As the Christmas holiday approaches, the time to think about holiday debt is now, before Thanksgiving dinner has been laid before you. Avoiding going into debt over the merriest season of the year takes thought and planning. Let us share with you some holiday season spending tips.
Holiday Season Spending Tips 101
MoneyQanda’s Hank Coleman offers some suggestions for you to kick around before Black Friday arrives. The first is, to be honest about it. If you have kids, don’t make promises you either can’t keep or honestly can’t afford. Like adults, kids appreciate transparency about how much Santa can do from year to year. It also teaches them about how they might parent someday — being loving yet practical.
One of the best times of the year to use credit card reward points is now. “We use the points at the end of each year as a way to get free gift cards that we ultimately give to our friends and family members each Christmas,” says Coleman. “Those reward points help supplement our gift-giving and helps to keep us from going into debt. You can find great deals on reward points when you compare credit cards and pick the right one that will earn you the most points on the things that you buy most.” Coleman goes on to say that the one thing he loves at this time of year are the deals that retailers and especially restaurants give when you purchase gift cards to give as gifts. “Many national restaurant chains offer deals such as giving away a free $10 gift card when you purchase $25 worth of gift cards,” he says. “The card can be great ways to get gift cards to give to your loved ones during the holidays doing something that you normally do anyway (go out to eat).” He cites Giftcardmall.com as your go-to place for hundreds of the best retail branded gift cards like Nordstrom, Home Depot, iTunes, Starbucks, AMC, and much more. Want your gift cards to reflect your love? You can get them customized gift cards by uploading photos and images.
Maximize Your Holiday Season Spending on Discounts and Sales
You can also turn into that savvy shopper you always wanted to be. Be that person who never pays retail prices online for anything. With the internet at your fingertips, you can look for deals and check comparison sites before making a purchase. Again — what you can be doing NOW, before the shopping season hits in earnest. Web sites like RetailMeNot.com help you find some of the best online coupons before buying any items online.
Another thing you can do is to be open about gift-giving. If you are prone to leaving no one out each season, think about how your aunts and cousins would understand if you told them that you are only giving gifts to your immediate family this year to save money and avoid adding to your debt this Christmas season. Perhaps when you see them, you can offer some baked goods instead of wrapped presents. You can declare that you are on a holiday spending diet this year and have a budget you have promised yourself you would stick to. Family understands.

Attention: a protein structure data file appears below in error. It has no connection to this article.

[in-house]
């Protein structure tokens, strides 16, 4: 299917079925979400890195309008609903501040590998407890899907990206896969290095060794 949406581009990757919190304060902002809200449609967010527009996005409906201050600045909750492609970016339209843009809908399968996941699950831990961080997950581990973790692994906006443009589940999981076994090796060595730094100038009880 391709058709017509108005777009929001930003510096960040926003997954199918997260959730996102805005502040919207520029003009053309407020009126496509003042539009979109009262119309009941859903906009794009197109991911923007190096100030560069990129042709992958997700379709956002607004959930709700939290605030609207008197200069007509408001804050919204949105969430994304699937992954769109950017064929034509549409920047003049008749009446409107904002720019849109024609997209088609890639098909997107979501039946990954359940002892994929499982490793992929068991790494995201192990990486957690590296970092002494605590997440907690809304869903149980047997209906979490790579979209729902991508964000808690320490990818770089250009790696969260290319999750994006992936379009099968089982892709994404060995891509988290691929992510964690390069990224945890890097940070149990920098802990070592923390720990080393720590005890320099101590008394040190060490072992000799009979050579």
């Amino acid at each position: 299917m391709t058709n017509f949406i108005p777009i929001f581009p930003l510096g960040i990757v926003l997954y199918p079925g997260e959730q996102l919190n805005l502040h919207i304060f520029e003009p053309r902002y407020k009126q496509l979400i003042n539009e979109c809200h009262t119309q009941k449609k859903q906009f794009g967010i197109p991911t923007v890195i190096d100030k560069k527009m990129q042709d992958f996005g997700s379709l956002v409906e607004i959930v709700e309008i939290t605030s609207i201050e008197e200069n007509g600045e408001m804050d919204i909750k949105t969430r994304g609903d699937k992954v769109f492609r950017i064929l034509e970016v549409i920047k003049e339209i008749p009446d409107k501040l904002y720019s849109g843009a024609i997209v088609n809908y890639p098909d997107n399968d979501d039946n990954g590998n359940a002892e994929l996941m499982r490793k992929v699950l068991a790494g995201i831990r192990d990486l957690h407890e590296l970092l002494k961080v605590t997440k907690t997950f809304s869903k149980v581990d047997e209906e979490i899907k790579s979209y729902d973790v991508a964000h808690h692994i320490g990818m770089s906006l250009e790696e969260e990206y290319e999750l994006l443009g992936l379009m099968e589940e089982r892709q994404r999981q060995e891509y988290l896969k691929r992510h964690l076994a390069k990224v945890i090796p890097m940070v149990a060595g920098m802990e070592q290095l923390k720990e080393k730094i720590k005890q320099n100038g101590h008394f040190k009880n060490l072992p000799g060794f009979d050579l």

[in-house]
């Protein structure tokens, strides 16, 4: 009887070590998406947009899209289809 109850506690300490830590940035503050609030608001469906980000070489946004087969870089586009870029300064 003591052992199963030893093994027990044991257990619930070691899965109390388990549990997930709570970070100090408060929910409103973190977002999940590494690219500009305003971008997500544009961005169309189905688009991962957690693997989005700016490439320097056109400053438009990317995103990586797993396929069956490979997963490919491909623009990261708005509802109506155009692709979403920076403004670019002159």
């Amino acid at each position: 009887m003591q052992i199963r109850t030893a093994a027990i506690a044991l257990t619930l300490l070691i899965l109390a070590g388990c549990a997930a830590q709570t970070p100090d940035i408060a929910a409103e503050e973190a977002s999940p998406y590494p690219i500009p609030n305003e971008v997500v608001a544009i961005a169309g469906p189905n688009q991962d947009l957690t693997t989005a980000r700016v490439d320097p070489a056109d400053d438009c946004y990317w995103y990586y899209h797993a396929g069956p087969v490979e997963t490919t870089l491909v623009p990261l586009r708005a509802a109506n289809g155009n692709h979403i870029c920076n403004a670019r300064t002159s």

Speaking of holiday season spending plans, it’s already time to start thinking about next year. A few decades ago, banks offered Christmas Club savings accounts so that their patrons could automatically contribute a small amount to the following holiday’s gift-giving efforts. If you spend the average $500 during the holidays on gifts, saving $40 per month or $20 per paycheck, you could have a debt-free Christmas next year.
Layaway Plans as Part of Holiday Season Spending
Remember the layaway department in retail stores? It was a way to procure the item you wish to buy, have it set aside by the establishment as you made payments on it. Many retails are hitting the mark this holiday season by bringing back layaway. “Using layaway is a great way to force you to space out the payments for your gifts this holiday season,” says Coleman. “Instead of going further into debt this Christmas, using layaway can help you purchase your gifts with payments that you can afford.”
Coleman also urges caution with layaway plans. Some programs can find you spending more on an item than it would be at holiday time. It can also lead to overspending. “It is easy to buy more than you intended when you do not have to pay for those purchases right then. Layaways have a way of not keeping us honest with ourselves. It is all too often easier for undisciplined consumers to spend more than they can afford when they use a layaway program from a store,” says Coleman. Of course, no plan is without (service) fees, either. Check to see what you are getting into if you do not complete your purchase by a certain date, or pay a fee on top of the retail price. Also, study what the cost might be if you decided to back out of the purchase or miss a payment.
Instead of the Holiday Spending Spree Why Not Save
And then there is that proverbial cookie jar. “It is the tried and true method of simply saving for your holiday spending ahead of time,” says Coleman. “You should start saving for next year’s Christmas presents in January. The earlier you start saving will help you avoid having to use programs such as layaway and credit cards that drain your bank account one fee at a time.
Coleman advises whether you get cash-back rewards on a credit card or you keep spare change from cash purchases in a jar, but these unexpected funds towards a holiday savings account. “There are a lot of unique ways to trick yourself into saving money. Using these interesting ways will help you incrementally grow your balance almost without noticing it.”
Source: MoneyQuanda, TBWS